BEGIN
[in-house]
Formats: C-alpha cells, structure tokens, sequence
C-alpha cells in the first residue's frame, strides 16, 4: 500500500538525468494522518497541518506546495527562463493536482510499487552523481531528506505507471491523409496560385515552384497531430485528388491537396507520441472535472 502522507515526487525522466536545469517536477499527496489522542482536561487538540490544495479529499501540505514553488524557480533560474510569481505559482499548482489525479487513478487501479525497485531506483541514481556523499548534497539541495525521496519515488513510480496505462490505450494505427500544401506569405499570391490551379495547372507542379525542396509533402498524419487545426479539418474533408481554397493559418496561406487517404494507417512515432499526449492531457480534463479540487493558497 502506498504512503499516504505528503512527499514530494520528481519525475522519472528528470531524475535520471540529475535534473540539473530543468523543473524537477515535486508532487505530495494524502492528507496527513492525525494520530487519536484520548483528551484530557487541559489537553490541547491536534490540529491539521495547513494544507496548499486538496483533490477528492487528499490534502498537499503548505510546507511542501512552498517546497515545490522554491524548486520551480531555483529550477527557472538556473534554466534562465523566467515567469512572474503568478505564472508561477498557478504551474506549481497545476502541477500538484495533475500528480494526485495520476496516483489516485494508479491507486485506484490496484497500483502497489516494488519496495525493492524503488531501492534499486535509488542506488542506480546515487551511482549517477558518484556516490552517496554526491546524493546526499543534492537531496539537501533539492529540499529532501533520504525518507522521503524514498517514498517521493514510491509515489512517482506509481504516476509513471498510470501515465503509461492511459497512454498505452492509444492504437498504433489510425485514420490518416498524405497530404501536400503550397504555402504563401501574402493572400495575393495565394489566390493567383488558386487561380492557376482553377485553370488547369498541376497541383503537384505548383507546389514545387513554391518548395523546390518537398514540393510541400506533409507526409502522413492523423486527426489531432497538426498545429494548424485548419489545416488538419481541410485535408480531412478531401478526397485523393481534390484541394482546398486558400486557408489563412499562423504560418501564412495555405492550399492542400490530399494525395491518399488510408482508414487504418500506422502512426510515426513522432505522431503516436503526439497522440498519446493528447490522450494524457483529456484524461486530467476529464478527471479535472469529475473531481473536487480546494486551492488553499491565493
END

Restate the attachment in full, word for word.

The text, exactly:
[in-house]
Formats: C-alpha cells, structure tokens, sequence
C-alpha cells in the first residue's frame, strides 16, 4: 500500500538525468494522518497541518506546495527562463493536482510499487552523481531528506505507471491523409496560385515552384497531430485528388491537396507520441472535472 502522507515526487525522466536545469517536477499527496489522542482536561487538540490544495479529499501540505514553488524557480533560474510569481505559482499548482489525479487513478487501479525497485531506483541514481556523499548534497539541495525521496519515488513510480496505462490505450494505427500544401506569405499570391490551379495547372507542379525542396509533402498524419487545426479539418474533408481554397493559418496561406487517404494507417512515432499526449492531457480534463479540487493558497 502506498504512503499516504505528503512527499514530494520528481519525475522519472528528470531524475535520471540529475535534473540539473530543468523543473524537477515535486508532487505530495494524502492528507496527513492525525494520530487519536484520548483528551484530557487541559489537553490541547491536534490540529491539521495547513494544507496548499486538496483533490477528492487528499490534502498537499503548505510546507511542501512552498517546497515545490522554491524548486520551480531555483529550477527557472538556473534554466534562465523566467515567469512572474503568478505564472508561477498557478504551474506549481497545476502541477500538484495533475500528480494526485495520476496516483489516485494508479491507486485506484490496484497500483502497489516494488519496495525493492524503488531501492534499486535509488542506488542506480546515487551511482549517477558518484556516490552517496554526491546524493546526499543534492537531496539537501533539492529540499529532501533520504525518507522521503524514498517514498517521493514510491509515489512517482506509481504516476509513471498510470501515465503509461492511459497512454498505452492509444492504437498504433489510425485514420490518416498524405497530404501536400503550397504555402504563401501574402493572400495575393495565394489566390493567383488558386487561380492557376482553377485553370488547369498541376497541383503537384505548383507546389514545387513554391518548395523546390518537398514540393510541400506533409507526409502522413492523423486527426489531432497538426498545429494548424485548419489545416488538419481541410485535408480531412478531401478526397485523393481534390484541394482546398486558400486557408489563412499562423504560418501564412495555405492550399492542400490530399494525395491518399488510408482508414487504418500506422502512426510515426513522432505522431503516436503526439497522440498519446493528447490522450494524457483529456484524461486530467476529464478527471479535472469529475473531481473536487480546494486551492488553499491565493